8. My guess is that he was part of a 'seaborne tail' for 6 Abn Div. 1 Abn certainly had one for Arnhem. I've had a quick flick through Harclerode's 'Go To It' but nothing leapt out. The regimental history and battalion war diary would probably have something about it.

    Having thought laterally: 'Assault Division' (3 (Br) Div's history) refers to 101 Beach Sub-Area (including 1 Bucks in 6 Beach Group) being responsible for the passage of 6 Abn Div troops through Sword 'long after the assault'.

    Hope I'm not leading you up a blind alley...
  9. This is interesting as my dad was Ox and Bucks in Normandy. Unfortunately he is no longer with us and did not speak too much about his experiences. From what I recall he was a staff sergeant attatched to 2nd Army group HQ under Gen Dempsey. Landed Sword beach on D plus 3 or 4 because of bad weather. One of the tasks they were assigned was to find suitable buildings to set up forward HQ's. I have a nice German Cross in Gold which he found in a desk of an ex German HQ. He went all the way to Berlin, met my mum who was also 21st at Bad Oynehausen in 1945. I'll do some research, have some paperwork and stuff he left me.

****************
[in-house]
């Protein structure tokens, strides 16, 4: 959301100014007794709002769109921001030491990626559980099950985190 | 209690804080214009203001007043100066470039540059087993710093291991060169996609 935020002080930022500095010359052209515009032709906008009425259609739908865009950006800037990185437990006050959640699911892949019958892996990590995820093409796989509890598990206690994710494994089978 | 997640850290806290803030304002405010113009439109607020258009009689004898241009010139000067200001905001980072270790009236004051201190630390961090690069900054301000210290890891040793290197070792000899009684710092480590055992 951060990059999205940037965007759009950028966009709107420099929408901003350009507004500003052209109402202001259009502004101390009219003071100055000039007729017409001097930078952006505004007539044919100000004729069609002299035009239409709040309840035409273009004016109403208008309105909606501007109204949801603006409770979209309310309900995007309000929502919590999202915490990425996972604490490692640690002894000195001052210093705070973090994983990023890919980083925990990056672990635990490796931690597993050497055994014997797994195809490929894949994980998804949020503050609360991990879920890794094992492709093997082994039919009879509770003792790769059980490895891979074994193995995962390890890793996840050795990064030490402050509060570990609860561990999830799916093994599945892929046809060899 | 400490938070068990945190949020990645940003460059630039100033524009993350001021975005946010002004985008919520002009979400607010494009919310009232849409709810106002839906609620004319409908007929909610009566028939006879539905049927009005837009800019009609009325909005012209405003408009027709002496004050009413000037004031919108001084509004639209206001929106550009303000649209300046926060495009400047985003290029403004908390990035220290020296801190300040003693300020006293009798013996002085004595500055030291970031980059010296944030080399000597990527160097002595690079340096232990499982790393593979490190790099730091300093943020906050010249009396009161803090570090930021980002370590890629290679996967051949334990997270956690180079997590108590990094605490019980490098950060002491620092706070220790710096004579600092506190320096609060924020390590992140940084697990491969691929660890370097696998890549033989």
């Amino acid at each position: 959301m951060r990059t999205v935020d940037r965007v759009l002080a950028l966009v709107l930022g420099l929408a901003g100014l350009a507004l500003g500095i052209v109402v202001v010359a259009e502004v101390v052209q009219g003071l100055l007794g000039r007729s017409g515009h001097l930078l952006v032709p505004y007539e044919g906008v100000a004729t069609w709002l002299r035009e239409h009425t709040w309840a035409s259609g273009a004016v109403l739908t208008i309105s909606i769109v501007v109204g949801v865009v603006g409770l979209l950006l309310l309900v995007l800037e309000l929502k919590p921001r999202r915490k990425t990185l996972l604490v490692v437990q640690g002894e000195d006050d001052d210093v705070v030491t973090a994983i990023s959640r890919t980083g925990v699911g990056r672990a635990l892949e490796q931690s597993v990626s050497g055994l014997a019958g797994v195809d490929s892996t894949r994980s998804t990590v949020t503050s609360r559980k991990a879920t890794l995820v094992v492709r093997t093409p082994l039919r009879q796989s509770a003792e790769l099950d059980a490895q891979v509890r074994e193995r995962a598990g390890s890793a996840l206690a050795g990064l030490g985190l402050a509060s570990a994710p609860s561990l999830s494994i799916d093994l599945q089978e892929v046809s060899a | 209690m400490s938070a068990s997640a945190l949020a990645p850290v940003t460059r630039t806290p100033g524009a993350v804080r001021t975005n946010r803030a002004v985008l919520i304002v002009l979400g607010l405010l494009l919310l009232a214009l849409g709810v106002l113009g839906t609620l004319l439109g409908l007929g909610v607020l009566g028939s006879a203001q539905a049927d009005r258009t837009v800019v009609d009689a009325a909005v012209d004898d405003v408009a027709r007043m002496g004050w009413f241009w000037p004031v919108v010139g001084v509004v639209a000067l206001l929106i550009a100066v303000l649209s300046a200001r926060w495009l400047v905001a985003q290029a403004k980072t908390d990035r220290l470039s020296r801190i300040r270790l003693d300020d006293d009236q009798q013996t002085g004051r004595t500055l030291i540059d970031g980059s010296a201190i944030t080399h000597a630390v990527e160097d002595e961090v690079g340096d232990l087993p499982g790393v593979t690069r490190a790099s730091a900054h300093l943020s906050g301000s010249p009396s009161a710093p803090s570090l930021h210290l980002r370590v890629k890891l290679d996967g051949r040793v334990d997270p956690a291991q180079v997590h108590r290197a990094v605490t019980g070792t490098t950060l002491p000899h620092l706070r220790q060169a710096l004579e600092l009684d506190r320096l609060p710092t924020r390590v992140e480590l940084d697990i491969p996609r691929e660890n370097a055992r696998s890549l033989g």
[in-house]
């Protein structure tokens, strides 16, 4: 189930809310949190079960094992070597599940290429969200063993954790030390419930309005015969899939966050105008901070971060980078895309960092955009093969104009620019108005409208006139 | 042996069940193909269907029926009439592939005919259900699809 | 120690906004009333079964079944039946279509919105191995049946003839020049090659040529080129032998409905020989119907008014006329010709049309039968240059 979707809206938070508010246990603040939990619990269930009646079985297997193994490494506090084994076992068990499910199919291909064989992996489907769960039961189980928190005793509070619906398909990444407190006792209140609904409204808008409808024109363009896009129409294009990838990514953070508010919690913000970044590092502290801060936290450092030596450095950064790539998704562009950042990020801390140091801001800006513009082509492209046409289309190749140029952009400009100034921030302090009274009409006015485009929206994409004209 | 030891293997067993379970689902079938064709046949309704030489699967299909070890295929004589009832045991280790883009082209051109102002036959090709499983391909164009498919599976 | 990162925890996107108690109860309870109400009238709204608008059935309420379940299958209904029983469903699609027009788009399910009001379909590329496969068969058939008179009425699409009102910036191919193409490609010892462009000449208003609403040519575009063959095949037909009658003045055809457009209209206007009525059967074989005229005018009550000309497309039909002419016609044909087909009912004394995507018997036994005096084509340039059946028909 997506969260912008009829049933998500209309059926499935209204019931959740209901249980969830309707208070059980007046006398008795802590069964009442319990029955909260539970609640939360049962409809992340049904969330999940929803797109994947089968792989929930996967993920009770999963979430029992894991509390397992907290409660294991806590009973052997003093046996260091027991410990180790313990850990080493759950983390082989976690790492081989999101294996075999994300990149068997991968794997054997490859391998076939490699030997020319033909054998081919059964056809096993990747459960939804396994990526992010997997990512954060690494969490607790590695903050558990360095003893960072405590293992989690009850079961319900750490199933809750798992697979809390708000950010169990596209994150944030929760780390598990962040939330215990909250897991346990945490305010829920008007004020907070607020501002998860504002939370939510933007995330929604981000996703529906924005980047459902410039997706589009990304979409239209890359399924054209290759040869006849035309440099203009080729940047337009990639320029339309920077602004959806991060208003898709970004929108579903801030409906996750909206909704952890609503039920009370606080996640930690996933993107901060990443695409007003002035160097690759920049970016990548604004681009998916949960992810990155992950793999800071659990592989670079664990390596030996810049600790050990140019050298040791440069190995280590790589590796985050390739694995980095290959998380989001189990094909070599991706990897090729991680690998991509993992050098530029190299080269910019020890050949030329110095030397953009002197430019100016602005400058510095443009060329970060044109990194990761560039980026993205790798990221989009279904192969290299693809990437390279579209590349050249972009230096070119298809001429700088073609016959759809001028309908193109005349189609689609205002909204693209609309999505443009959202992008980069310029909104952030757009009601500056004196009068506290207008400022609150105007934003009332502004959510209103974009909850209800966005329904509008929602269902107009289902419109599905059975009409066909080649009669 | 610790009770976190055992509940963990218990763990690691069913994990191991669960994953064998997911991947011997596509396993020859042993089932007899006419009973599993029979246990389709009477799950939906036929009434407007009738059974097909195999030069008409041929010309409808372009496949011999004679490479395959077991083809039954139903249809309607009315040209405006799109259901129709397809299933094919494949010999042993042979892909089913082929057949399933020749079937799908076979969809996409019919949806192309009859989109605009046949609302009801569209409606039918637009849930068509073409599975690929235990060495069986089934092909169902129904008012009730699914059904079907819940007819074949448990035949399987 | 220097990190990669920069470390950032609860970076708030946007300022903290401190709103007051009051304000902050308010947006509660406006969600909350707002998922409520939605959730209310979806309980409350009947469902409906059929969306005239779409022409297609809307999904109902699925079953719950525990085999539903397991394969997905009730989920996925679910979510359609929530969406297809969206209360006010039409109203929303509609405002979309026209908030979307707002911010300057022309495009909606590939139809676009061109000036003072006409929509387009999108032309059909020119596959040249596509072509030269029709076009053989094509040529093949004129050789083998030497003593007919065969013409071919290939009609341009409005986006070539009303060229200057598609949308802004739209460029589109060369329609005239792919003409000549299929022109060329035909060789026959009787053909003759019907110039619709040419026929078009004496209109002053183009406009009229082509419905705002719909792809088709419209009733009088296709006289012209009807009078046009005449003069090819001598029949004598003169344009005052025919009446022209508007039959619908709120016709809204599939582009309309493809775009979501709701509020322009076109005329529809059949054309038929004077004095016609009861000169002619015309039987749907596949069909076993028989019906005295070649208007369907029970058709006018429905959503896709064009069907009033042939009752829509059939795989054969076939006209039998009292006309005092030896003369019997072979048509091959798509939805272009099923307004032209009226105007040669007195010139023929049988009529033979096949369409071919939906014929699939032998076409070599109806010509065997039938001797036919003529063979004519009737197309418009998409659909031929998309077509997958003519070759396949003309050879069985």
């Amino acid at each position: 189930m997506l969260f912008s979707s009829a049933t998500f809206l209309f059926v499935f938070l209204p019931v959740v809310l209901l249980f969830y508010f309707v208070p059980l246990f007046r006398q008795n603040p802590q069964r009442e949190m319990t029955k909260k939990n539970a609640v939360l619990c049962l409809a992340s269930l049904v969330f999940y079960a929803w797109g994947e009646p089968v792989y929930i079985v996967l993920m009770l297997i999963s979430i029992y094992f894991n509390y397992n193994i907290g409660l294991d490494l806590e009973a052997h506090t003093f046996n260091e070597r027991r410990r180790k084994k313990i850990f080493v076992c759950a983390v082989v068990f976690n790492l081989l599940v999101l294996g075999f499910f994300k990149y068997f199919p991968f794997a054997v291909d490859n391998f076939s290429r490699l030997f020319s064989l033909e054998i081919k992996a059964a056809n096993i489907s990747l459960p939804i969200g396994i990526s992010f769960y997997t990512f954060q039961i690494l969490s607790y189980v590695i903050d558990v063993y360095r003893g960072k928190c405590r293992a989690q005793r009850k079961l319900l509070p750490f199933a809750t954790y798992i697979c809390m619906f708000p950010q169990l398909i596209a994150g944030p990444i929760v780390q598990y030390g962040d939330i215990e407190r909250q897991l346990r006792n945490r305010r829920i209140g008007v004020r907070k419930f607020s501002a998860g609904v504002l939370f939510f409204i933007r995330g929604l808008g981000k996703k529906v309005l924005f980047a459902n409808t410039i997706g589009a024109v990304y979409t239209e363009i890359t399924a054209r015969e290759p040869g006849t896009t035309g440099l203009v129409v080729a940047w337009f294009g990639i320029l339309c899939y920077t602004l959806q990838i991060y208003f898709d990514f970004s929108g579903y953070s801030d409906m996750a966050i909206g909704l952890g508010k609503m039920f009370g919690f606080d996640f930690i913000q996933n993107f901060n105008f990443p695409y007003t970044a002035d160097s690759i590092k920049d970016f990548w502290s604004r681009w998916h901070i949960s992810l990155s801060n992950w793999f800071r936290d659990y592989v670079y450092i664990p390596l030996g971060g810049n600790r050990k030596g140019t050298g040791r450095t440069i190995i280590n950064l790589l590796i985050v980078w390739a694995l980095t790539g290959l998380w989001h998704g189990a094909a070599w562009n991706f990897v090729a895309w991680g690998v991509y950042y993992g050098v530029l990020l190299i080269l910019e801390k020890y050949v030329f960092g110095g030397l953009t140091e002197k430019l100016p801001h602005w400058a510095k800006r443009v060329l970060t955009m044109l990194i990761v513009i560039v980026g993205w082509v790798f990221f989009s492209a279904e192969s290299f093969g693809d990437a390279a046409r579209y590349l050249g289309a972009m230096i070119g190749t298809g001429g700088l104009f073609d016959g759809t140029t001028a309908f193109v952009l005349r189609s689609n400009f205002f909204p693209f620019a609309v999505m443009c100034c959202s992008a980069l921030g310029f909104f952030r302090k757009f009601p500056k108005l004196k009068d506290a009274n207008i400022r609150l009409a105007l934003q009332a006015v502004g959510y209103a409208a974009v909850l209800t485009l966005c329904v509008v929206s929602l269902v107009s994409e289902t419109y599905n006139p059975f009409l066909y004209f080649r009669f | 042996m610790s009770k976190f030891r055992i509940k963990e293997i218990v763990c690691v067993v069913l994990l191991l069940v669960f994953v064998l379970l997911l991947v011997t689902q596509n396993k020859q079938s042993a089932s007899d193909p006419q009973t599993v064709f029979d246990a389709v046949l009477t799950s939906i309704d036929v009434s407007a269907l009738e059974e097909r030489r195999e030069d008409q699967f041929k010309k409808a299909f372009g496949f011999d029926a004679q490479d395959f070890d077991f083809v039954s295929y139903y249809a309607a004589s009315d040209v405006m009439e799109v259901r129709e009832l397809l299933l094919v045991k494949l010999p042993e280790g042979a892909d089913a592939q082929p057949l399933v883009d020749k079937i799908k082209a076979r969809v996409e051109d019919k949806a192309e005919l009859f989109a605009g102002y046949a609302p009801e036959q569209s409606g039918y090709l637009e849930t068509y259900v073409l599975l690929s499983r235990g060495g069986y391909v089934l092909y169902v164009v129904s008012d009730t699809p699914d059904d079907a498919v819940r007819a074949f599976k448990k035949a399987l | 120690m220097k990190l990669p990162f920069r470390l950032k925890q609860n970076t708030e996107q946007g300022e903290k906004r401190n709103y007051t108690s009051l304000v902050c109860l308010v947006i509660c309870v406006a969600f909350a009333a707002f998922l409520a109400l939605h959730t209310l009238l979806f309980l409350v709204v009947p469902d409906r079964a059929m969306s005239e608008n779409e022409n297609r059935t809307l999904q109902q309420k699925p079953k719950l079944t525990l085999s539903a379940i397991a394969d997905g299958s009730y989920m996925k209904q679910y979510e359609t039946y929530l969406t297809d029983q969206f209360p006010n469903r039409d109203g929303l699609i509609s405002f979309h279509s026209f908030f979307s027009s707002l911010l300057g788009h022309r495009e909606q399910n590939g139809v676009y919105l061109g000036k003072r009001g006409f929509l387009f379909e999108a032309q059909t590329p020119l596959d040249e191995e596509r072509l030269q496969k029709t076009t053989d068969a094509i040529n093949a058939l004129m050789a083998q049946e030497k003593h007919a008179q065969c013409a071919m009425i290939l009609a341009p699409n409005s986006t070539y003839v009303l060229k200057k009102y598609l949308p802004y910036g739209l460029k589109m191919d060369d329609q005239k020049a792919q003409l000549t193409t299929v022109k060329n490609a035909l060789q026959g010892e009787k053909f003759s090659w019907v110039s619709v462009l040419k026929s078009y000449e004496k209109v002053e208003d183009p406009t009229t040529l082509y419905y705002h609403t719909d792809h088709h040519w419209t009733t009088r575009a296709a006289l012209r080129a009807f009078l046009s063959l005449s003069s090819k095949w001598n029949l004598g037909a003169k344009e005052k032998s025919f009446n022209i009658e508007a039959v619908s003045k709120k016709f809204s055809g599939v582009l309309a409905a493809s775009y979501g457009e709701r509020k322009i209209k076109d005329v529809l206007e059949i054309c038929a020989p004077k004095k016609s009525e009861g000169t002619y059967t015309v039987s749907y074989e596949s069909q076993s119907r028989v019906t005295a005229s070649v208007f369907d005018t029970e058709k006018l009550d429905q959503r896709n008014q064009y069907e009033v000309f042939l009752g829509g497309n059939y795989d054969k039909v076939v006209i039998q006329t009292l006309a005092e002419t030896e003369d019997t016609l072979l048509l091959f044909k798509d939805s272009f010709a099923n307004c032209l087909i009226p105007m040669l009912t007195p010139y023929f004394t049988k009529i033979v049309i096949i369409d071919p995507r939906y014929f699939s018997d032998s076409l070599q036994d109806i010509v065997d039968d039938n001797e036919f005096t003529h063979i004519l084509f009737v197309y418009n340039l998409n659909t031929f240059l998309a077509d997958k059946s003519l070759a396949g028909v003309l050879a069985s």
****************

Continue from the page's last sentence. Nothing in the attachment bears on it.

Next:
10. Stickybomb is 100% correct...my father was in the 1st Bucks Battalion
    You can read/view all about the OBLI including TA battalions at The Museum at Slade Barracks at Oxford....
  11. Confusion? Blimey, I bet those two battalions were subject to no end of Staff mix-ups....

    I once met an elderly American gent who had been on some joint staff or other during Overlord. He said they had to use a Brit "interpreter" as he and his colleagues found many of the British unit titles utterly incomprehensible - especially since many superficially similar units had been re-rolled into different arms (think he was referring to TA Gunners & Yeomanry, and their numerous incarnations...).
  12. Wet Blobby, The Royal Green Jackets museum has a website that may be of assistance, the Ox & Bucks became 1st Green Jackets in 1958.

    Hope it helps.
  13. ...well, you could have done...but unfortunately Barclay Homes flattened it six months ago.

    The OBLI Museum has become part of the Soldiers of Oxfordshire setup which is temporarily based at Caversfield. When they get enough dosh together, there will be a permanent Museum built in Woodstock.

    Oh, and the 1st Bucks Battalion became gunners in 1947 but were reincorporated into the Regiment as part of the 4th (TA) Battalion about ten years later. They live on as E Coy 7 RIFLES.
  14. Did you find out anymore WB?
    My dad was in the REME and prior to D Day was involved in waterproofing vehicles also. He's 84 and his memory is going a bit. He reckons he was in 10 Beach REME. He never landed, but got shipped out to Burma instead and eventually Japan, where he dismantled mini subs.
  15. The first bloke interviewed c1900 on BBC4 was 1 Bucks. According to him, their designated beach was in a bit of a state so his coy was moved to the extreme eastern end of Sword.